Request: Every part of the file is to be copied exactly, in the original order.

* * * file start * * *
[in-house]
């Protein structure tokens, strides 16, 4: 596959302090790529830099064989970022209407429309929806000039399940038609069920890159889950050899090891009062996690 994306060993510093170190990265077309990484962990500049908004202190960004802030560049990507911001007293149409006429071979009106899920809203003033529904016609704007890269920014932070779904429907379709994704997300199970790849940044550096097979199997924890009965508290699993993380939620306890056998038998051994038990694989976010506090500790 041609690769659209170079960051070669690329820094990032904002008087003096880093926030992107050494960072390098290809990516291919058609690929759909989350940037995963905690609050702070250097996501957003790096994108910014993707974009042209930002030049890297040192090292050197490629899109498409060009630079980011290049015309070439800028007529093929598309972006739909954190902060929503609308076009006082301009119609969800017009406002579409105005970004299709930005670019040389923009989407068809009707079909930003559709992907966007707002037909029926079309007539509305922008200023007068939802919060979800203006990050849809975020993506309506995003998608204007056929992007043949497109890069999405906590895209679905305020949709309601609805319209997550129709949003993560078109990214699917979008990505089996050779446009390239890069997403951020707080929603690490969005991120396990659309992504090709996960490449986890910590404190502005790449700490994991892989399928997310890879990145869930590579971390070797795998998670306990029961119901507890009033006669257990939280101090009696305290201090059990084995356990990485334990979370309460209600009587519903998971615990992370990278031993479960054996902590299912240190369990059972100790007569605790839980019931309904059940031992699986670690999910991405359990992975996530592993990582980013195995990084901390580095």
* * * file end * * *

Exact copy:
[in-house]
């Protein structure tokens, strides 16, 4: 596959302090790529830099064989970022209407429309929806000039399940038609069920890159889950050899090891009062996690 994306060993510093170190990265077309990484962990500049908004202190960004802030560049990507911001007293149409006429071979009106899920809203003033529904016609704007890269920014932070779904429907379709994704997300199970790849940044550096097979199997924890009965508290699993993380939620306890056998038998051994038990694989976010506090500790 041609690769659209170079960051070669690329820094990032904002008087003096880093926030992107050494960072390098290809990516291919058609690929759909989350940037995963905690609050702070250097996501957003790096994108910014993707974009042209930002030049890297040192090292050197490629899109498409060009630079980011290049015309070439800028007529093929598309972006739909954190902060929503609308076009006082301009119609969800017009406002579409105005970004299709930005670019040389923009989407068809009707079909930003559709992907966007707002037909029926079309007539509305922008200023007068939802919060979800203006990050849809975020993506309506995003998608204007056929992007043949497109890069999405906590895209679905305020949709309601609805319209997550129709949003993560078109990214699917979008990505089996050779446009390239890069997403951020707080929603690490969005991120396990659309992504090709996960490449986890910590404190502005790449700490994991892989399928997310890879990145869930590579971390070797795998998670306990029961119901507890009033006669257990939280101090009696305290201090059990084995356990990485334990979370309460209600009587519903998971615990992370990278031993479960054996902590299912240190369990059972100790007569605790839980019931309904059940031992699986670690999910991405359990992975996530592993990582980013195995990084901390580095």